Global Coffee Chain Settles FCRA Lawsuit

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A well-known global coffee chain recently settled a Fair Credit Reporting Act (FCRA) lawsuit.


The lawsuits involved allegations that the employer violated the FCRA’s adverse action requirements by failing to provide notice before subjecting them to an adverse employment action that was based on a background check (formally known as a consumer report). It’s important to note that the employer denied the allegations in the complaint and denied all liability.
As part of the settlement, the two named plaintiffs will receive an amount not to exceed $10,000 each while the plaintiffs’ attorneys receive $1.285 million. The remainder of the class will be entitled to various settlement options depending on the tier in which they fall which ranges from a $125 gift card to a cash payment plus a gift card.
The employer also agreed to change its business practices including ceasing the practice of having its background check provider send “fail” notifications via email to branch managers.

Adverse Action Reminder

As a reminder, the FCRA requires employers follow a two-step adverse action process. The first step is referred to as “pre-adverse action”. This step should occur before making any adverse employment decision, such as choosing not to hire an individual, deciding to terminate an employee or not promoting an employee. As part of the pre-adverse action process, employers must provide a pre-adverse action letter, a copy of the consumer report, a copy of the document “A Summary of Your Rights Under the Fair Credit Reporting Act” and any applicable state notices.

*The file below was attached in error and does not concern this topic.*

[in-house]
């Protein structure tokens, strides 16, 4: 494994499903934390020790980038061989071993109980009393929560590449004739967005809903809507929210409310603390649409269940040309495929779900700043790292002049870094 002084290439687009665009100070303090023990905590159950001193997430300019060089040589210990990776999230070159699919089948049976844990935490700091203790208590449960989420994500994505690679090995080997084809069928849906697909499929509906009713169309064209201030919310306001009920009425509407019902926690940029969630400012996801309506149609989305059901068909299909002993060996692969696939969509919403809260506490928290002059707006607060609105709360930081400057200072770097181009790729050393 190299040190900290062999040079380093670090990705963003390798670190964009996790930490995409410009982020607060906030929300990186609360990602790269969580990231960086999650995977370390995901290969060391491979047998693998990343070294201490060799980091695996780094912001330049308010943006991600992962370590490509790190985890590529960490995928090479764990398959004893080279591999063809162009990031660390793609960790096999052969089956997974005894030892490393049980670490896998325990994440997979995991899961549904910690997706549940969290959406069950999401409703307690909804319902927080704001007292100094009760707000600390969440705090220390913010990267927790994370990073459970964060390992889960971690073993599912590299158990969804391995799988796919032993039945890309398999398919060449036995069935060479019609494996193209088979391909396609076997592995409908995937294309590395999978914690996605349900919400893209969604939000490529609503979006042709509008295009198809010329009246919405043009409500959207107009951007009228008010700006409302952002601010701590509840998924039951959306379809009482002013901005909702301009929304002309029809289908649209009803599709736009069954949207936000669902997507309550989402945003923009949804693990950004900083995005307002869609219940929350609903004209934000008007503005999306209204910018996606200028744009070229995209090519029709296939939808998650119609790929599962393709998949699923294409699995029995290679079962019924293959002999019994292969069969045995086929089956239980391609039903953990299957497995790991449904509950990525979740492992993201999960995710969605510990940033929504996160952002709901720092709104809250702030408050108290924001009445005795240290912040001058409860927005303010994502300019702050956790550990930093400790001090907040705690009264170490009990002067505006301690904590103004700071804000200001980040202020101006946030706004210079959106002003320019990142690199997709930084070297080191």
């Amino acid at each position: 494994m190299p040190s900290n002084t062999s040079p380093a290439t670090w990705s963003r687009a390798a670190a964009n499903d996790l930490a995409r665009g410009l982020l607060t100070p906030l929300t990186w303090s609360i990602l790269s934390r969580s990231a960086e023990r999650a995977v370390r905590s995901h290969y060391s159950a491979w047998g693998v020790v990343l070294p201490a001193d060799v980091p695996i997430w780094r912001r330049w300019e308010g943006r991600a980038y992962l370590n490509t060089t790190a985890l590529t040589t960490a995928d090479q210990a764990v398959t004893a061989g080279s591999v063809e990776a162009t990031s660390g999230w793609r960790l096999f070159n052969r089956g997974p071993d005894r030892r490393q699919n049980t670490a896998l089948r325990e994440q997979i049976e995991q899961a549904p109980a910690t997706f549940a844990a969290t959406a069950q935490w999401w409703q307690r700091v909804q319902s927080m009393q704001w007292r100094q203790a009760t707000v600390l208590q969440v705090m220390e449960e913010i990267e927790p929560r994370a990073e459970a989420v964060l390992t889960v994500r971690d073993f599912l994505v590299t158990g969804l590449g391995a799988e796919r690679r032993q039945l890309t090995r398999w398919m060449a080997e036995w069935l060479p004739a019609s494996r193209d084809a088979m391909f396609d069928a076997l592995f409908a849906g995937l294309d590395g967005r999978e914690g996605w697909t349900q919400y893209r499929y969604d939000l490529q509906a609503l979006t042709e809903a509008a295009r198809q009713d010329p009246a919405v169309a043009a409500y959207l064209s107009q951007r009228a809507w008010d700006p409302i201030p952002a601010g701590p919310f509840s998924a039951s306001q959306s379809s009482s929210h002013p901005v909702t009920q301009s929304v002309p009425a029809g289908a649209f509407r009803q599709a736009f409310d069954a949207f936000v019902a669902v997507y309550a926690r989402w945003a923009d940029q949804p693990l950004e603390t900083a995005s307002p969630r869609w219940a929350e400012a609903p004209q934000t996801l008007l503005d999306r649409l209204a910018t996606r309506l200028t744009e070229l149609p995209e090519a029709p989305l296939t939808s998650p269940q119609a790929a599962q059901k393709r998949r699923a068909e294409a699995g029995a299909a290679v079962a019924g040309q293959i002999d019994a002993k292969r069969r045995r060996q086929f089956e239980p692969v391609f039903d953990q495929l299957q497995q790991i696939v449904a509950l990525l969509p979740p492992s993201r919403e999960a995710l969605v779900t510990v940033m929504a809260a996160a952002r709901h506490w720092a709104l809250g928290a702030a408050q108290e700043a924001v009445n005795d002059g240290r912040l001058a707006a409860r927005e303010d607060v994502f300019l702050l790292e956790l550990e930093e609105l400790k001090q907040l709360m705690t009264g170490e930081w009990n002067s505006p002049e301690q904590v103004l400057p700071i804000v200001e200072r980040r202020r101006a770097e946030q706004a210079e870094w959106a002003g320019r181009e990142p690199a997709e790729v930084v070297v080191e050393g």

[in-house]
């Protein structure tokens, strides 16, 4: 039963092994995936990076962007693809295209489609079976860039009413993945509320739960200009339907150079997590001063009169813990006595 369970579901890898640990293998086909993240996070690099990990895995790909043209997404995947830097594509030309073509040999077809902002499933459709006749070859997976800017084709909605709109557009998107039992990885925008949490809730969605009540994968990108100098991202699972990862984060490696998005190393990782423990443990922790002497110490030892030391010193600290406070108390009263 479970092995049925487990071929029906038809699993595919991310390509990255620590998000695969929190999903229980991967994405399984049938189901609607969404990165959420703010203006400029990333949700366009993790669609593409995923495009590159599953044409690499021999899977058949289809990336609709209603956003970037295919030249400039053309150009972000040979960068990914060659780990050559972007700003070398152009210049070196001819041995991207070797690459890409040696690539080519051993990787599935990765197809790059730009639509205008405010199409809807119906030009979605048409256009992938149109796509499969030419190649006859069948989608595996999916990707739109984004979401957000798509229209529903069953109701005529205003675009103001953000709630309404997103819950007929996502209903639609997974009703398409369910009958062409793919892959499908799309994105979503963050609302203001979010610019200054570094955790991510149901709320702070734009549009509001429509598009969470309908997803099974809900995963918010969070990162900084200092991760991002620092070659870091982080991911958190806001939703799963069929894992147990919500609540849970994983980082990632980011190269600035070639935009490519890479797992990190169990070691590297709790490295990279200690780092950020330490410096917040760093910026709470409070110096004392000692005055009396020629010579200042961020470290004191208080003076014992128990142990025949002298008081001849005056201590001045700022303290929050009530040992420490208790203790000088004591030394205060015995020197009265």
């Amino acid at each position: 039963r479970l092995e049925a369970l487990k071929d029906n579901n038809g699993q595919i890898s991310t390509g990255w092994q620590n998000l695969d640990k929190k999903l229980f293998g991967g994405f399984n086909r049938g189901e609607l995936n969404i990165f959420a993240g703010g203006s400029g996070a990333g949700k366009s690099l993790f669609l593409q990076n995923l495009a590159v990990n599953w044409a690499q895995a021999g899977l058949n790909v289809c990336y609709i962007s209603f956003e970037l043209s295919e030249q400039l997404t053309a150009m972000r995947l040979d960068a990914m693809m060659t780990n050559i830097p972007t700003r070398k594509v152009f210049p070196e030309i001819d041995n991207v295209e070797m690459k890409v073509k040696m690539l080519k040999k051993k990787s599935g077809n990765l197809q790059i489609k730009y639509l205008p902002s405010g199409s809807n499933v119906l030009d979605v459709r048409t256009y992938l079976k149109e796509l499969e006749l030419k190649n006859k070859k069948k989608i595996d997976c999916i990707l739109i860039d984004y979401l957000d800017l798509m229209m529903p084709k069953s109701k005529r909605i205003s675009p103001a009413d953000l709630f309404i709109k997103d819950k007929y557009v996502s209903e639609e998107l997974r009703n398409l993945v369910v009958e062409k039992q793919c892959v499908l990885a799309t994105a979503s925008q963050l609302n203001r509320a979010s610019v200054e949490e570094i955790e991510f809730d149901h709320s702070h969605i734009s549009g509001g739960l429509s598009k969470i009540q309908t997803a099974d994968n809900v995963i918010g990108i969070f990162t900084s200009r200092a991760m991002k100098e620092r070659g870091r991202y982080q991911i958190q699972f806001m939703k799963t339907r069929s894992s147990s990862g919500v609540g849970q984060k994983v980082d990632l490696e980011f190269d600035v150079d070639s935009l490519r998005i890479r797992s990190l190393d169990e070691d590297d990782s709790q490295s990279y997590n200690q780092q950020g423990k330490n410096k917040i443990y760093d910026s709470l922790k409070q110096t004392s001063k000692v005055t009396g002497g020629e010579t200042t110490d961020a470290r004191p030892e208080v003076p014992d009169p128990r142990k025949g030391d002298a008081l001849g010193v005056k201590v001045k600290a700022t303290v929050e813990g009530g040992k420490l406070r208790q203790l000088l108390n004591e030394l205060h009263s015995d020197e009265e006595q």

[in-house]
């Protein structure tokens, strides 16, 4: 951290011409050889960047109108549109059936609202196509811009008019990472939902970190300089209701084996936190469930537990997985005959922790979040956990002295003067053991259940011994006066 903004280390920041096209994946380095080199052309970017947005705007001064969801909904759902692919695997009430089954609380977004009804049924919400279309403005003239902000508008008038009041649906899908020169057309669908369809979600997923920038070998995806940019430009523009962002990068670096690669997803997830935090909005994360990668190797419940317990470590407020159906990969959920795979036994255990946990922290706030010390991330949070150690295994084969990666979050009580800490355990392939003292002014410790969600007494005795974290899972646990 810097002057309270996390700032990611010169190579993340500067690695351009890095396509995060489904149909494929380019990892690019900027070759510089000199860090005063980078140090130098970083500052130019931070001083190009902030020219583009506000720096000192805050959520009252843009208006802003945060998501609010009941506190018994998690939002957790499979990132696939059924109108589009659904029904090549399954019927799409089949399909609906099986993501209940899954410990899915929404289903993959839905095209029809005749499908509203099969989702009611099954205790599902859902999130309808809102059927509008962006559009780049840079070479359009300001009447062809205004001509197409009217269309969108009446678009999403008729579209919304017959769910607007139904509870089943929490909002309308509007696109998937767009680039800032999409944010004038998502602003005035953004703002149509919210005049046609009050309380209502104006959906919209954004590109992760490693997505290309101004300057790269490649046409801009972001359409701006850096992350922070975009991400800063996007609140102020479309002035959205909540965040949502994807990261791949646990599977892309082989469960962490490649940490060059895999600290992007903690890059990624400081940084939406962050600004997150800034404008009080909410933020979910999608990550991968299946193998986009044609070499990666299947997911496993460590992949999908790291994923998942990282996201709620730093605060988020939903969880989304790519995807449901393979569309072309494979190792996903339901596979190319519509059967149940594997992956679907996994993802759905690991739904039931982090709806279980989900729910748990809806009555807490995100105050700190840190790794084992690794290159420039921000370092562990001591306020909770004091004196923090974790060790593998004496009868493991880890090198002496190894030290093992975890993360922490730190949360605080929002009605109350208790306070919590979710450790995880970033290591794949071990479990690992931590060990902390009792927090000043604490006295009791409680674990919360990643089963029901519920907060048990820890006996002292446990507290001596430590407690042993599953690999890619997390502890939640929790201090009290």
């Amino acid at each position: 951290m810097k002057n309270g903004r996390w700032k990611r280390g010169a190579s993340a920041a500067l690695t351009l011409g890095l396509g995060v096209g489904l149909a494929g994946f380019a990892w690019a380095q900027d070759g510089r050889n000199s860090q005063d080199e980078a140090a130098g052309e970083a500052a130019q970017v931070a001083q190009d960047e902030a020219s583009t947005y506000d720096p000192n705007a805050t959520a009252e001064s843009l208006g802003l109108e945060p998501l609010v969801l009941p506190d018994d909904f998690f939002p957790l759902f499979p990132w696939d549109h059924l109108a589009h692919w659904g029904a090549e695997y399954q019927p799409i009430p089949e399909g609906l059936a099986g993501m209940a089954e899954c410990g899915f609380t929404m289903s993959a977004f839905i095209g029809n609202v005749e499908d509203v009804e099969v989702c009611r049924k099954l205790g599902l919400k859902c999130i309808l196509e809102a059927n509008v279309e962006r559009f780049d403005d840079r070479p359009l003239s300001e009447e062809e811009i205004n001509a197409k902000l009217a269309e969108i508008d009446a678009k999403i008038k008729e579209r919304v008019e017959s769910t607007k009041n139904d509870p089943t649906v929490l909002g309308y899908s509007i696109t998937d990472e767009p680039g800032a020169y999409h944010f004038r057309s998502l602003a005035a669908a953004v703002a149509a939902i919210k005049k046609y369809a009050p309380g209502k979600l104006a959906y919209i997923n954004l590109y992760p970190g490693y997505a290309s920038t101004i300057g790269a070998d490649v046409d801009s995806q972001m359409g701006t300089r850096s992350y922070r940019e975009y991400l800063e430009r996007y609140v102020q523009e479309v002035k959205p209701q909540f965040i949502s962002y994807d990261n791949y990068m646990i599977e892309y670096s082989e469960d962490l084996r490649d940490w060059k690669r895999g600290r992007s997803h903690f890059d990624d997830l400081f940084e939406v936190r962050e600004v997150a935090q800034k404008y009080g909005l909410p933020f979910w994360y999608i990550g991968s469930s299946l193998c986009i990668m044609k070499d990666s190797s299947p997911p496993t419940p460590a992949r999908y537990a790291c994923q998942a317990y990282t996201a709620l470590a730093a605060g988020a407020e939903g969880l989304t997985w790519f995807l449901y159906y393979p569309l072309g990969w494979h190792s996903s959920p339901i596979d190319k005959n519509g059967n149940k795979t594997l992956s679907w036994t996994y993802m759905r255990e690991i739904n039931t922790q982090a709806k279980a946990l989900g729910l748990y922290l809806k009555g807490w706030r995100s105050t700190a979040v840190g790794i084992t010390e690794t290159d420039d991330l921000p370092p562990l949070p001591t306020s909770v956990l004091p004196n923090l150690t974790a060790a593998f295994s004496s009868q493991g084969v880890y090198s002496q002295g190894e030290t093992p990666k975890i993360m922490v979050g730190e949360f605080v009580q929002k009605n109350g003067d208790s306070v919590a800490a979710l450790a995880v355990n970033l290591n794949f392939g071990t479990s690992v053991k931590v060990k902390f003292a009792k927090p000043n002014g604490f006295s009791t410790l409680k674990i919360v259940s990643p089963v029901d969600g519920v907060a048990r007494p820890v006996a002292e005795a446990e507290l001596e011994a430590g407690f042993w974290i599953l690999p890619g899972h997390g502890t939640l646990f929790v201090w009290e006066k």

The pre-adverse action letter should also specify a “waiting period” which represents the time an employer will wait before making a final employment decision. While no specific waiting period is outlined in the FCRA itself, there are local and state laws that do require a specific waiting period. Employers should consult with qualified legal counsel to determine if there are any jurisdiction-specific requirements with which they need to comply.
During this waiting period, the impacted individual may dispute information contained within the report. Consumer Reporting Agencies (CRAs) are obligated to conduct a reinvestigation at no charge once a dispute is filed. The FCRA does not address whether the position must remain open during the waiting period, but again, employers should consult with legal counsel to determine if there are any applicable local or state requirements.
Following this waiting period, the employer may make a final employment decision. If the employer chooses to proceed with the adverse employment decision, they must send a final adverse action notice to the individual.
Given the vast amount of litigation related to adverse action requirements, employers should conduct routine review of their practices, provide training to relevant staff and consult with qualified legal counsel as needed.